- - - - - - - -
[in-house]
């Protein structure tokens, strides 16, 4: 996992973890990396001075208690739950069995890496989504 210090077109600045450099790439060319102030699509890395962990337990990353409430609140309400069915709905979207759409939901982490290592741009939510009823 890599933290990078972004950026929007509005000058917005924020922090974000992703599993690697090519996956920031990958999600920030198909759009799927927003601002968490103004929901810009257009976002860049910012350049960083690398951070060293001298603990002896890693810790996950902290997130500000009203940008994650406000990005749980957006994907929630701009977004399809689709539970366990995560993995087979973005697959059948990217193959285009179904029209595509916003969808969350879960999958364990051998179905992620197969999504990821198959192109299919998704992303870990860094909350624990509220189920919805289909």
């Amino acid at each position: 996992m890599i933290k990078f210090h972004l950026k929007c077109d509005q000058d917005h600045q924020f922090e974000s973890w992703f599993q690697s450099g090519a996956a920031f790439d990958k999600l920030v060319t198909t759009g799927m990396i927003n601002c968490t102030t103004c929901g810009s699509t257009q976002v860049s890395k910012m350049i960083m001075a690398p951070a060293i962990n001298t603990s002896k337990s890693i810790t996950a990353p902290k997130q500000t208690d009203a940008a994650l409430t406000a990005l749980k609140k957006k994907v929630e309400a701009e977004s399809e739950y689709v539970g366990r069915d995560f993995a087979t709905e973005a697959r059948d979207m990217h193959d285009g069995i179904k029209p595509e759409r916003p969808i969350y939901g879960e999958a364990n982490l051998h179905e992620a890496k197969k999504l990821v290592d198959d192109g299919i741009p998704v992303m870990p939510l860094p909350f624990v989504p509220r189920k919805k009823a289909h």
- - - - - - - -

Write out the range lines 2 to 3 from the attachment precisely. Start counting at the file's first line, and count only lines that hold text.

């Protein structure tokens, strides 16, 4: 996992973890990396001075208690739950069995890496989504 210090077109600045450099790439060319102030699509890395962990337990990353409430609140309400069915709905979207759409939901982490290592741009939510009823 890599933290990078972004950026929007509005000058917005924020922090974000992703599993690697090519996956920031990958999600920030198909759009799927927003601002968490103004929901810009257009976002860049910012350049960083690398951070060293001298603990002896890693810790996950902290997130500000009203940008994650406000990005749980957006994907929630701009977004399809689709539970366990995560993995087979973005697959059948990217193959285009179904029209595509916003969808969350879960999958364990051998179905992620197969999504990821198959192109299919998704992303870990860094909350624990509220189920919805289909």
């Amino acid at each position: 996992m890599i933290k990078f210090h972004l950026k929007c077109d509005q000058d917005h600045q924020f922090e974000s973890w992703f599993q690697s450099g090519a996956a920031f790439d990958k999600l920030v060319t198909t759009g799927m990396i927003n601002c968490t102030t103004c929901g810009s699509t257009q976002v860049s890395k910012m350049i960083m001075a690398p951070a060293i962990n001298t603990s002896k337990s890693i810790t996950a990353p902290k997130q500000t208690d009203a940008a994650l409430t406000a990005l749980k609140k957006k994907v929630e309400a701009e977004s399809e739950y689709v539970g366990r069915d995560f993995a087979t709905e973005a697959r059948d979207m990217h193959d285009g069995i179904k029209p595509e759409r916003p969808i969350y939901g879960e999958a364990n982490l051998h179905e992620a890496k197969k999504l990821v290592d198959d192109g299919i741009p998704v992303m870990p939510l860094p909350f624990v989504p509220r189920k919805k009823a289909h």